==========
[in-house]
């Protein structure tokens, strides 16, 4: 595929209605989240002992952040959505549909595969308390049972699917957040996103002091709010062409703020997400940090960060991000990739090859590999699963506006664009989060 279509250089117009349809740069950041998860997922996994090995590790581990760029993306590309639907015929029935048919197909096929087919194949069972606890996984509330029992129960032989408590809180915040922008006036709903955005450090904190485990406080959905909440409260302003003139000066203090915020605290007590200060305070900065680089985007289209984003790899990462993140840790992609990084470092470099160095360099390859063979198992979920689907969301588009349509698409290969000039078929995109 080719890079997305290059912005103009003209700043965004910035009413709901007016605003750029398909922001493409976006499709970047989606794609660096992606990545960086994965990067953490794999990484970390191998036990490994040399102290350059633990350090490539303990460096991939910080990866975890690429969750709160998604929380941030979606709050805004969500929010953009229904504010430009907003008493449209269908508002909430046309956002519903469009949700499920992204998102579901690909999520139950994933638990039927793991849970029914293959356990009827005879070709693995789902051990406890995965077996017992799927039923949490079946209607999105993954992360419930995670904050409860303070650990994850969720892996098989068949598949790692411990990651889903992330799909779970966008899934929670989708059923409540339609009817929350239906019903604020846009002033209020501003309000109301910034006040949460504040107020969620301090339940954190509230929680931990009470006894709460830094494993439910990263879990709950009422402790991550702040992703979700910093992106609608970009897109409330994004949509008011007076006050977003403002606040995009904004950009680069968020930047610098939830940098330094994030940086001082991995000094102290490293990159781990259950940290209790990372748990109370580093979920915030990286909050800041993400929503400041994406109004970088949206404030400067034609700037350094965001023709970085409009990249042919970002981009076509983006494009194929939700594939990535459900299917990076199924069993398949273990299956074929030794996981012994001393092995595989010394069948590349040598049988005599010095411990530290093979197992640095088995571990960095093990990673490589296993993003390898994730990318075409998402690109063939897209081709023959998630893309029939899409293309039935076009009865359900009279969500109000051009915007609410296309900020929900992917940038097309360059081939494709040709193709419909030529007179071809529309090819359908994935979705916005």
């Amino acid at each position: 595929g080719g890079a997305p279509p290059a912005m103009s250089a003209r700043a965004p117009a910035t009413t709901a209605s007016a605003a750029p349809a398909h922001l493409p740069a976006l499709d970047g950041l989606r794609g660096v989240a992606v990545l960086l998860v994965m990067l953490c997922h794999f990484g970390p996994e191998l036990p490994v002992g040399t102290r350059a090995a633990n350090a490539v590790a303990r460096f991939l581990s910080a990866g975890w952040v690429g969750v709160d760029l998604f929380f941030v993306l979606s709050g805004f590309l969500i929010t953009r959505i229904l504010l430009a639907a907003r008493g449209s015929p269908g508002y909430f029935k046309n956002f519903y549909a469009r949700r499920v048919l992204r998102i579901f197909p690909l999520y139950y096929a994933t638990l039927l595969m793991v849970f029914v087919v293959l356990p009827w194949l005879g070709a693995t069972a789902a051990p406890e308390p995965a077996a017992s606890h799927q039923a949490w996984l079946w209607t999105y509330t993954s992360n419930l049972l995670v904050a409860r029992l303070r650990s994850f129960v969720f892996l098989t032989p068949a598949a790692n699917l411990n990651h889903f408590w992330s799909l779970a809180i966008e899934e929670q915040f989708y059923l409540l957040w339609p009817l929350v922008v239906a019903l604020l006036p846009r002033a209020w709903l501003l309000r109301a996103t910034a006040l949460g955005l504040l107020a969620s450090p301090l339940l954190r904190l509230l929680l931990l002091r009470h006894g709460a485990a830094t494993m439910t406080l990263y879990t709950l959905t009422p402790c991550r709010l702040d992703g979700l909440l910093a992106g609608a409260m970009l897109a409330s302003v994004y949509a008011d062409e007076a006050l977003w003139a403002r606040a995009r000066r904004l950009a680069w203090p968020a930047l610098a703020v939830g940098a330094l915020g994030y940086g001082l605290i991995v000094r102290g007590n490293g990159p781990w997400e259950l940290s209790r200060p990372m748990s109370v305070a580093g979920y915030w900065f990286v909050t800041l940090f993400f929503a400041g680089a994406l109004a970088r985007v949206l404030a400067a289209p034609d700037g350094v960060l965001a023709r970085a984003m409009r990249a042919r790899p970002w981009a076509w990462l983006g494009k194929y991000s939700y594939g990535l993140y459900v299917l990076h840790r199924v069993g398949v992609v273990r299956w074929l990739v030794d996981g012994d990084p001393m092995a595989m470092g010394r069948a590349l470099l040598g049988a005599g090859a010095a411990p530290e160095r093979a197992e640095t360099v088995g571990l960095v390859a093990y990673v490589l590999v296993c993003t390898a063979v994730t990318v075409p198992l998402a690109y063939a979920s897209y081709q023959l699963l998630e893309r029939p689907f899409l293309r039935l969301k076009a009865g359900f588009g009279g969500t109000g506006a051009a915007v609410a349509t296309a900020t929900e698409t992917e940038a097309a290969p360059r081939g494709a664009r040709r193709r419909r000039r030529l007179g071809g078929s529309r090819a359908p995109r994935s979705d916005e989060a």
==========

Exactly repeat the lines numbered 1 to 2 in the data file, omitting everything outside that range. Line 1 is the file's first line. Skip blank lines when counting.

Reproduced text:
[in-house]
């Protein structure tokens, strides 16, 4: 595929209605989240002992952040959505549909595969308390049972699917957040996103002091709010062409703020997400940090960060991000990739090859590999699963506006664009989060 279509250089117009349809740069950041998860997922996994090995590790581990760029993306590309639907015929029935048919197909096929087919194949069972606890996984509330029992129960032989408590809180915040922008006036709903955005450090904190485990406080959905909440409260302003003139000066203090915020605290007590200060305070900065680089985007289209984003790899990462993140840790992609990084470092470099160095360099390859063979198992979920689907969301588009349509698409290969000039078929995109 080719890079997305290059912005103009003209700043965004910035009413709901007016605003750029398909922001493409976006499709970047989606794609660096992606990545960086994965990067953490794999990484970390191998036990490994040399102290350059633990350090490539303990460096991939910080990866975890690429969750709160998604929380941030979606709050805004969500929010953009229904504010430009907003008493449209269908508002909430046309956002519903469009949700499920992204998102579901690909999520139950994933638990039927793991849970029914293959356990009827005879070709693995789902051990406890995965077996017992799927039923949490079946209607999105993954992360419930995670904050409860303070650990994850969720892996098989068949598949790692411990990651889903992330799909779970966008899934929670989708059923409540339609009817929350239906019903604020846009002033209020501003309000109301910034006040949460504040107020969620301090339940954190509230929680931990009470006894709460830094494993439910990263879990709950009422402790991550702040992703979700910093992106609608970009897109409330994004949509008011007076006050977003403002606040995009904004950009680069968020930047610098939830940098330094994030940086001082991995000094102290490293990159781990259950940290209790990372748990109370580093979920915030990286909050800041993400929503400041994406109004970088949206404030400067034609700037350094965001023709970085409009990249042919970002981009076509983006494009194929939700594939990535459900299917990076199924069993398949273990299956074929030794996981012994001393092995595989010394069948590349040598049988005599010095411990530290093979197992640095088995571990960095093990990673490589296993993003390898994730990318075409998402690109063939897209081709023959998630893309029939899409293309039935076009009865359900009279969500109000051009915007609410296309900020929900992917940038097309360059081939494709040709193709419909030529007179071809529309090819359908994935979705916005």